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Home arrow Environment arrow Inflammatory Disorders of the Nervous System: Pathogenesis, Immunology, and Clinical Management
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Short-Term Immunomodulating Therapies

Plasma exchange (PE) and intravenous immunoglobulin (IVIg) have rapid onset of action with improvement within days, but this is a transient effect. They are used in certain situations such as myasthenic crisis and preoperatively before thymectomy or other surgical procedures. They can be used intermittently to maintain remission in patients with MG who are not well controlled despite the use of chronic immunomodulating drugs.

Plasma Exchange (PE)

PE improves strength in most patients with MG by directly removing AChR from the circulation [48]. Typically one exchange is done every other day for a total of four to six times. Adverse effects of PE include hypotension, paresthesias, infections, thrombotic complications related to venous access, and bleeding tendencies due to decreased coagulation factors [50].

Intravenous Immunoglobulin Therapy (IVIg)

IVIg are preparations of immunoglobulins isolated from pooled human plasma by ethanol cryoprecipitation. IVIg is usually administered for 5 days at a dose of 0.4 g/ kg/day. Different doses and schedules involving fewer infusions at higher doses are also used. The mechanism of action of IVIg is complex. Therapeutic mechanisms include inhibition of cytokines, competition with autoantibodies, and inhibition of complement deposition. Interference with the binding of Fc receptor on macrophages, Ig receptor on B cells, and interference with antigen recognition by sensitized T cells are other mechanisms [50]. More specific techniques to remove pathogenic anti-AChR antibodies utilizing immunoadsorption have been developed recently and offer a more targeted approach to MG treatment. Clinical trials showed significant reduction of blocking antibodies with concomitant clinical improvement in patients treated with immunoadsorption techniques [41].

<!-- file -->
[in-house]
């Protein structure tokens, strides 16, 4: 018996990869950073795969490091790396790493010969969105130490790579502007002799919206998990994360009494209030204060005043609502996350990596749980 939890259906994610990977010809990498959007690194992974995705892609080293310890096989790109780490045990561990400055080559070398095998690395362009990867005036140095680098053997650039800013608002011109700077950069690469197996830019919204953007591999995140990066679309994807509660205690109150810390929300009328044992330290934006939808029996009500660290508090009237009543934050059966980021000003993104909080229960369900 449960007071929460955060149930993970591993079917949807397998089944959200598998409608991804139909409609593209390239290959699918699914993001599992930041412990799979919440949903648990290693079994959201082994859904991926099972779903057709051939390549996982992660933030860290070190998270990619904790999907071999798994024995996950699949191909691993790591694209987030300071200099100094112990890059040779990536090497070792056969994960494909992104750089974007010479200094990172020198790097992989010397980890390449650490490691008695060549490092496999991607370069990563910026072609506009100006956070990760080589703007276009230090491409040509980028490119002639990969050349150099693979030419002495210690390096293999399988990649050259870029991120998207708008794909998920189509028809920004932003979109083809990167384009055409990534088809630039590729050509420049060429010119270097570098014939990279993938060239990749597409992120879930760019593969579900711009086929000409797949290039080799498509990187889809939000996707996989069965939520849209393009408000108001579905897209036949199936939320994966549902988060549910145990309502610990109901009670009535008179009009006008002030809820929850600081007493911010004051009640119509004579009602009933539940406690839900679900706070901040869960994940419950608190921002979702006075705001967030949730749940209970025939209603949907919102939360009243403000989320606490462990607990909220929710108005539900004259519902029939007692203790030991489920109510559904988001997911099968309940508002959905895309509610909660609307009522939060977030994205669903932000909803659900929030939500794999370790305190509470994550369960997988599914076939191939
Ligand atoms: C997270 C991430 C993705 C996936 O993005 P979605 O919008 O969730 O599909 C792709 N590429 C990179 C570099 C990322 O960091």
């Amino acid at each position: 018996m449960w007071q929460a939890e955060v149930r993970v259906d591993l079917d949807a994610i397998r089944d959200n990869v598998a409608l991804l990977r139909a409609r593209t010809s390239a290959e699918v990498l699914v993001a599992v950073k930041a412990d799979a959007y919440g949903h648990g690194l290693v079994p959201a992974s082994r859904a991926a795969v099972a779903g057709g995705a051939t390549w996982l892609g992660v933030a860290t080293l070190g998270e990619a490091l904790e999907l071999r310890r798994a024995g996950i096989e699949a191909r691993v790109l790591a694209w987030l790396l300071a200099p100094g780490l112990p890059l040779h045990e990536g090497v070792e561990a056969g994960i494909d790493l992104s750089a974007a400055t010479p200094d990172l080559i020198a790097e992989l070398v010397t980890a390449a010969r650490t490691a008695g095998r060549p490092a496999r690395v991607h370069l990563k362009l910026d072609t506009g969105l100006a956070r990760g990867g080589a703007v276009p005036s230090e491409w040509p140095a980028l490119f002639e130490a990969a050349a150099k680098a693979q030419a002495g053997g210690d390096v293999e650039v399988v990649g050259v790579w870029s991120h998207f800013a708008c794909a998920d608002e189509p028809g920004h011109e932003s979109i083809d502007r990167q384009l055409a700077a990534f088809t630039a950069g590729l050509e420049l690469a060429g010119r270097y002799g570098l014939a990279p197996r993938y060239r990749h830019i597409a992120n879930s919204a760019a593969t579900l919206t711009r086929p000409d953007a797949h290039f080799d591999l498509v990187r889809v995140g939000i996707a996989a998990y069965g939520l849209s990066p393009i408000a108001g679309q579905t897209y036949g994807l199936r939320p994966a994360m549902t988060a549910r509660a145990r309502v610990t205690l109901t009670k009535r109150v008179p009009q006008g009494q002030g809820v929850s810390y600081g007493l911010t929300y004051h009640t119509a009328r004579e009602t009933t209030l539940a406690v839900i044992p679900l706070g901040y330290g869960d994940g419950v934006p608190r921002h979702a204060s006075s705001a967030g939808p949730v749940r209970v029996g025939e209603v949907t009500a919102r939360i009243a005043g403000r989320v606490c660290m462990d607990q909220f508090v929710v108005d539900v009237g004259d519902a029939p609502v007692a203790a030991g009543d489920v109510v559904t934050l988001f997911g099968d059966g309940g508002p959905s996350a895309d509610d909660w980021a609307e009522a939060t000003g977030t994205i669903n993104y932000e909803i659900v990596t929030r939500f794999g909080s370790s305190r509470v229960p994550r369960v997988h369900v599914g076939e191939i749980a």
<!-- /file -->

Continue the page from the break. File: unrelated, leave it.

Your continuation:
IVIg is considered to be relatively safe, but rare cases of severe complications such as thrombosis, renal insufficiency, volume overload, and hemolytic anemia are reported [42].

Compared to plasma exchange, IVIg is similar in terms of efficacy and complication rates [43]. However, plasma exchange (PE) has considerable cost advantages over IVIg with a cost-benefit ratio of 2:1 for treatment of myasthenia gravis [44].

Long-Term Immunotherapies

The goal of immune-directed therapy of MG is to induce a remission or near remission of the disease.

 
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